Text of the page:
zen habits : breathe

Five Strategies for Surviving a Tough Boss

Editor’s note: This is a guest post from Jerry Roberts of CareerJolt.net.

Creating a solid working relationship with a difficult supervisor is possible but not necessarily easy.

Trying to write a definitive blog post about how to handle a tough boss is a difficult task. A lot of big books have been published on this topic and the issue is as contentious today as ever.

That said, I’ll guide you on a brief journey that will reveal a set of strategies which have worked for others in providing some relief, and a path to progress. Before we venture toward that solution we need to deal with a couple of things.

Strategy is more useful than emotion
Calling your boss a monster and blaming him for all that is wrong with your life may be recreational and even therapeutic, but it does nothing to improve your situation. Only clear-headed strategy and a defined set of tactics will do that.

Should you stay?
In my nearly 15 years of dealing with workplace issues I’ve had a number of people complain about their boss, but rarely has it come to the point where a worker is completely distraught and feeling trapped. If that’s where you are my initial advice is to change jobs.

I understand if your present financial circumstances make it impossible to leave your current position, but you can certainly start the planning process. If your job is ruining your life it’s not worth hanging onto. Making less money may be a hardship at the beginning of such a change, but eventually you’ll replace the lost earnings and be happier.

It should go without saying that if your boss is guilty of sexual misconduct or has made you a target of continual psychological cruelty, you need to get out of there or report him to his superiors. Obviously, this doesn’t include criticizing you for repeatedly coming in late or saying that your work isn’t any good.

Okay, now it’s time to get our head around a few key points that will help us as we move forward.

Bad bosses are a minority
There are bad and mean bosses. Some have egos that need their own zip codes. They are a minority, just like great bosses. The vast majority — probably 90 percent — are in between. Sometimes they’re good, sometimes incompetent, mostly just average and decent people who are struggling to survive and feel overburdened most of the time. Just like us.

Managers also have issues to get off their chest
In fairness, plenty of managers are frustrated with the quality of work people turn in, and also what they see as indifference. I’ve heard many complain that selfishness and poor attitudes are rampant.

Too many people bring their body to work but the mind is elsewhere. You didn’t take the job, telling the boss, “I’ll get work done when I can, but my main objective is to connect with people online and have a cool time.”

Take the wallet test. if it was your money being spent what would you want — an honest day’s work or to have to tell people to put away their Crackberry and get off Twitter and Facebook?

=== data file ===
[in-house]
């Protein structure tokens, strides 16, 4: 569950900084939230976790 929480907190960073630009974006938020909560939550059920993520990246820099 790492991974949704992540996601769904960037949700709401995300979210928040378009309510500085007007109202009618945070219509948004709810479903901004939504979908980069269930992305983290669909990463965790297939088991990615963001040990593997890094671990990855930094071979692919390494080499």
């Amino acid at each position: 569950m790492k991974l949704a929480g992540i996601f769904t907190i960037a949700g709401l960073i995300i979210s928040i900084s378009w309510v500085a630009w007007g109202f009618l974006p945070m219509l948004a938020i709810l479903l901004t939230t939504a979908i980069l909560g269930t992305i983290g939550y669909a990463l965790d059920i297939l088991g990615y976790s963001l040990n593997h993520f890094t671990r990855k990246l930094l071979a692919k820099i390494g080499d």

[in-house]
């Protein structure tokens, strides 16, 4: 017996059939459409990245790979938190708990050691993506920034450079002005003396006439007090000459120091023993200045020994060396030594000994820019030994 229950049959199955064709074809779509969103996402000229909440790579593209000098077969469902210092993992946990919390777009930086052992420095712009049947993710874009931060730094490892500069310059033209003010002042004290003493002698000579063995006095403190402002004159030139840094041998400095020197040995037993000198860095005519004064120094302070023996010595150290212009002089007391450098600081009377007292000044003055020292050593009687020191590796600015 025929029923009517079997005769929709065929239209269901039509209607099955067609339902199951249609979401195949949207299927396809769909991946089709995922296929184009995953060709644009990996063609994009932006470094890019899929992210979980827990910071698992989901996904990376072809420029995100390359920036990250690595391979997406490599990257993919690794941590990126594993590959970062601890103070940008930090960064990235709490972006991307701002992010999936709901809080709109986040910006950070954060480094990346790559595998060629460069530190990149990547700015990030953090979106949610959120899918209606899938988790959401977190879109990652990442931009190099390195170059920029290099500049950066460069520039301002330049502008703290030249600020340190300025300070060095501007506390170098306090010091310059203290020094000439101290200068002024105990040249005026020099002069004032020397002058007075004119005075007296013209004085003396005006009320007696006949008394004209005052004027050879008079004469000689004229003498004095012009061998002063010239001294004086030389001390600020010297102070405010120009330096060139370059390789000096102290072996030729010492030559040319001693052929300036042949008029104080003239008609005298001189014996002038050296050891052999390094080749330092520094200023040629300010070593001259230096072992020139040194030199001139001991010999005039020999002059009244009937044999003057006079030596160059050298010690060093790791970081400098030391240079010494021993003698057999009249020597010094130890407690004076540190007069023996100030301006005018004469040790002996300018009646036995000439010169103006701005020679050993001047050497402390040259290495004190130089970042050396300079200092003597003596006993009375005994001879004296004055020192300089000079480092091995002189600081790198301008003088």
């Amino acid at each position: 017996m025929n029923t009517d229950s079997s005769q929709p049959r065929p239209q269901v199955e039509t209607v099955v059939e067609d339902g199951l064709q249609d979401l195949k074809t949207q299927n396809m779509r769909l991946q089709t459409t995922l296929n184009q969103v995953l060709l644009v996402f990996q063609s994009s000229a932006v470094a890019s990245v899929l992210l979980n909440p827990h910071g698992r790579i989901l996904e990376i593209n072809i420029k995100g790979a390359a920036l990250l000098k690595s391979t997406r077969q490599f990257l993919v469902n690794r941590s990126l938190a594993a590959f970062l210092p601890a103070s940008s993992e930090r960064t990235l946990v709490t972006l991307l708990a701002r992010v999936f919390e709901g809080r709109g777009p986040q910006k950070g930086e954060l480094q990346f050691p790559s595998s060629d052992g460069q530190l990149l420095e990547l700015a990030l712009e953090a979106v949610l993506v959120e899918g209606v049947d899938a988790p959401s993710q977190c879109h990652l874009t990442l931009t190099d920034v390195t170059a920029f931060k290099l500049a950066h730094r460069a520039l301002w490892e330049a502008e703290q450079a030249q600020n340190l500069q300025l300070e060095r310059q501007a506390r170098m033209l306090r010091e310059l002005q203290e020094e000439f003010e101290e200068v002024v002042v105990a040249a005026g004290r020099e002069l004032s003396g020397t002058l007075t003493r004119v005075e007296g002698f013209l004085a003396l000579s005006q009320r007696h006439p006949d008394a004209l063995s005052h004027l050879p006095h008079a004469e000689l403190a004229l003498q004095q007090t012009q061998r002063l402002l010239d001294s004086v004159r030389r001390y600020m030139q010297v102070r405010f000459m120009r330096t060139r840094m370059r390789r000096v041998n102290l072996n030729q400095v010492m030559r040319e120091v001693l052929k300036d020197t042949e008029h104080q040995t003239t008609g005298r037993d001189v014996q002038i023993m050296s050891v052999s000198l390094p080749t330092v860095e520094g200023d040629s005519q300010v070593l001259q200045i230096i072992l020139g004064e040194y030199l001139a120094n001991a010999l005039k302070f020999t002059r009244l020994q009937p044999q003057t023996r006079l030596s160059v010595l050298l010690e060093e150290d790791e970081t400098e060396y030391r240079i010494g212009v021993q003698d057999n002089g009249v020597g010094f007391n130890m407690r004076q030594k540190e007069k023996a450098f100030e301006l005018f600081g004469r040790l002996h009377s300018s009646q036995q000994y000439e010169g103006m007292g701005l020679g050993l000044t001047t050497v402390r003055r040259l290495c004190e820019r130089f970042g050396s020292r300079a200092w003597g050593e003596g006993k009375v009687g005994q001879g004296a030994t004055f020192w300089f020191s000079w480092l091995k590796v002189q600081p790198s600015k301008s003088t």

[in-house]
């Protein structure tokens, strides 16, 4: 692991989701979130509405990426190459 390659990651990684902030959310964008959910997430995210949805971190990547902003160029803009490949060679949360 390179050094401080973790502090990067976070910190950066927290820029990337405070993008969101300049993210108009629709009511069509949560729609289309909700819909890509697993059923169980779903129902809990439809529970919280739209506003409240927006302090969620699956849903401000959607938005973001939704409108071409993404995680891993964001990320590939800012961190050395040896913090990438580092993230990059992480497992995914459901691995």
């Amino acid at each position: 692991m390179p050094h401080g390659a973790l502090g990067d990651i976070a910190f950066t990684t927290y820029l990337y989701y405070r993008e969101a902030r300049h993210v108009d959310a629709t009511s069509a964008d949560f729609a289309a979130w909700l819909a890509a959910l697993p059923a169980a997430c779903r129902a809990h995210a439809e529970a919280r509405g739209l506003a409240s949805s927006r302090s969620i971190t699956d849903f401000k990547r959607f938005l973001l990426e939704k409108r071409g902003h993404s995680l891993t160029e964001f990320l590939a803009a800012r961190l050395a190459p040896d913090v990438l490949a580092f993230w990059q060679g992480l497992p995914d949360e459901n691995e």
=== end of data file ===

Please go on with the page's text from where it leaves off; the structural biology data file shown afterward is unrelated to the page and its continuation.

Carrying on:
Your boss may also have problems with his boss. Maybe he’s under extreme pressure to deliver results, or isn’t being supported, or was promised the moon and stars when he took the job and later discovered he was lied to. Maybe his personal life is in shambles.

What I’m getting at is that you probably don’t have all the answers for why your manager is hard to get along with. He may well just be a total jerk and unsuited for supervision of any kind — and that’s the whole explanation —but chances are good that there’s more going on than that.

Be honest: Are you a part of the problem?
Could you be contributing to the stress? Are you just an innocent bystander here, or have you done your share to fan the flames of discontent? Are you meeting stated expectations and do you do everything you can to strengthen the team?

One of the most difficult things for anyone is to be objective about their performance, and especially their personality in the workplace. If you’re open to possible criticism, you might want to ask a couple of impartial coworkers how they judge your work and demeanor.

I worked as a regional manager for a man who I said would have qualified for the bad boss hall of fame. I despised him. His other managers were certainly wary of him, but none felt as I did — and I was shocked. They weren’t stupid and didn’t seem mentally unstable, so I had to conclude that I shared some responsibility for a bad relationship.

Now let’s take a look at some of the strategies for dealing with a bad boss:

Strategy 1: Prepare for engagement
If you’re staying on the payroll and even if you find your boss detestable and devoid of any socially redeeming value, you’re still going to have to find a way to work with him. That means squaring your head with the process. You’ll need to find something about him that allows you to tolerate his weaknesses and let the rest of it slide.

Even the worst of managers have good, sometimes great qualities. If you can kick your ego to the curb and allow yourself to appreciate this person for what he does well — and block out those things he does to drive you crazy — you’re on your way.

Do you share interest in a sports team or hobby? Dig a little and make an effort to connect with him. You may be surprised to find a human being under the mean boss costume.

Whether or not you hit it off in this manner, you need to mentally and emotionally accept him and move forward.

Strategy 2: Take a 5-minute meeting
To know where you stand with your supervisor give a handwritten note (not e-mail) to request a short meeting. “I need your help on something important. Can you give me five minutes?” is enough. Don’t be specific here. Curiosity works in your favor.

When you get into the meeting, you want to accomplish three things: